Bill headed to governor that defines consent for sex ed instruction

Bill headed to governor that defines consent for sex ed instruction

Illinois schools still not required to provide curriculum


Capitol News Illinois

SPRINGFIELD – A bill making school districts that teach sex education give a fuller definition of sexual consent is on its way to the governor to be signed into law.

House Bill 3550, sponsored in the House by Democrat Ann Williams, of Chicago, and in the Senate by Majority Leader Kimberly Lightford, of Maywood, passed unanimously out of the Senate on Wednesday, after being approved by House lawmakers in early April.

School districts that don’t opt out of teaching sex ed must follow a curriculum that includes abstinence, contraceptive methods and discussions of consent. Consent, however, is given no definition under the law, which says only that schools must provide a “discussion on what constitutes it.”

“Consent is not just a matter of yes and no,” Rep. Williams said in House debate on the matter in April. “Consent is a very complex subject that needs to be explored in a comprehensive way. It is so much more than just saying no means no.”

The fuller definition provided in the law includes, among other things, that “consent is a freely given agreement to sexual activity;” that “consent to one ... sexual activity does not constitute consent” to another; that “lack of verbal or physical resistance,” nor a person’s “manner of dress,” does not mean consent; and that a person cannot consent if they “can’t understand the nature of the activity” due to the effects of drugs or alcohol.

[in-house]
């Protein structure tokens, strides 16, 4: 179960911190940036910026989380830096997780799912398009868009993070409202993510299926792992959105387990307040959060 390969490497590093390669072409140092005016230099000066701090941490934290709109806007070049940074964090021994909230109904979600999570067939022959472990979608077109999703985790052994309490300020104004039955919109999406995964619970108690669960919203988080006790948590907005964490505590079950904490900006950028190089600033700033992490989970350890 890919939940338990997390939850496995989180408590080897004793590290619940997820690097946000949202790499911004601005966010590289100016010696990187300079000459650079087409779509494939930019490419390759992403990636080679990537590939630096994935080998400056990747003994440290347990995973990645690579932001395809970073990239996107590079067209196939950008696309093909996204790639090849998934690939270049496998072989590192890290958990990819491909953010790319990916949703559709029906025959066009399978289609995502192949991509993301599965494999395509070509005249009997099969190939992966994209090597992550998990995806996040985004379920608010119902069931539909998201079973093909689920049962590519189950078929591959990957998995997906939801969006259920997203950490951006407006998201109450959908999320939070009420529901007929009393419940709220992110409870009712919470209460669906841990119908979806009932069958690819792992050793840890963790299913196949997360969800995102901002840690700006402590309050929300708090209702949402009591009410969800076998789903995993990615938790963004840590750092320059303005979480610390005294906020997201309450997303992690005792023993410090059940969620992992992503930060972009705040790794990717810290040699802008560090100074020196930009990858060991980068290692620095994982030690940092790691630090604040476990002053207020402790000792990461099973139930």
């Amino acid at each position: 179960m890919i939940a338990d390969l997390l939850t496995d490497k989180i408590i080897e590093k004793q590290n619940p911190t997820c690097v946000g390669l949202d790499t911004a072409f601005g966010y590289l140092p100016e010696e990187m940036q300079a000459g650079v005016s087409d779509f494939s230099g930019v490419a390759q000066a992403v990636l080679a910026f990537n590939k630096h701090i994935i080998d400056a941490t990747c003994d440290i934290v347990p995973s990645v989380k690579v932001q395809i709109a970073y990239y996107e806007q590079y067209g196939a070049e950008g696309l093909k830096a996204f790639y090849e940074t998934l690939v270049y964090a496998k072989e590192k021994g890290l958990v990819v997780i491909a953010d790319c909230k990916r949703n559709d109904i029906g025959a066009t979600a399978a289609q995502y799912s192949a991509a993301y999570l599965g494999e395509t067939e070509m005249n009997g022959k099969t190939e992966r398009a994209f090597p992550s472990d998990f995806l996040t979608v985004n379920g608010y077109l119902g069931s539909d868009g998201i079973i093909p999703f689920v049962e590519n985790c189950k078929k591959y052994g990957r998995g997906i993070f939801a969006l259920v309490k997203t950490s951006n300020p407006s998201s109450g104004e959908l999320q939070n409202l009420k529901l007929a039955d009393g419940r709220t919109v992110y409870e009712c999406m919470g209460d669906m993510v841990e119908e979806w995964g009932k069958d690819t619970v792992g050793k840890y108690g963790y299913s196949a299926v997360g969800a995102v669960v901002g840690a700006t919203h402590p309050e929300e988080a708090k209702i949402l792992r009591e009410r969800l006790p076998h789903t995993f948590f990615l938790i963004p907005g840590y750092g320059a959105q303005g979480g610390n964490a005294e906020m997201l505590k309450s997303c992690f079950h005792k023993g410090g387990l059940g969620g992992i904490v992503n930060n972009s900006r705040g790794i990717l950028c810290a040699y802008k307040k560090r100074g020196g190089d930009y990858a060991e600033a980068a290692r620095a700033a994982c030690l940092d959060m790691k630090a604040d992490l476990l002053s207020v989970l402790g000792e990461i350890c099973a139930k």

The only opponents to the bill were six House Republicans. While GOP Rep. Avery Bourne, of Raymond, voted in favor in April, she said opponents were concerned that the bill was a mandate on school curriculums, and they questioned whether fuller definitions of consent would be age-appropriate for some grade levels.

“Unfortunately it’s not a mandate, because I do believe sex ed should be taught across the board,” Williams said at the time, adding that it was still up to school districts to opt in to teaching the subject and to develop their own curriculums that are, by law, “age-appropriate.”

“I think that this is an important conversation that needs to be had, so thank you,” Bourne said to close the debate.



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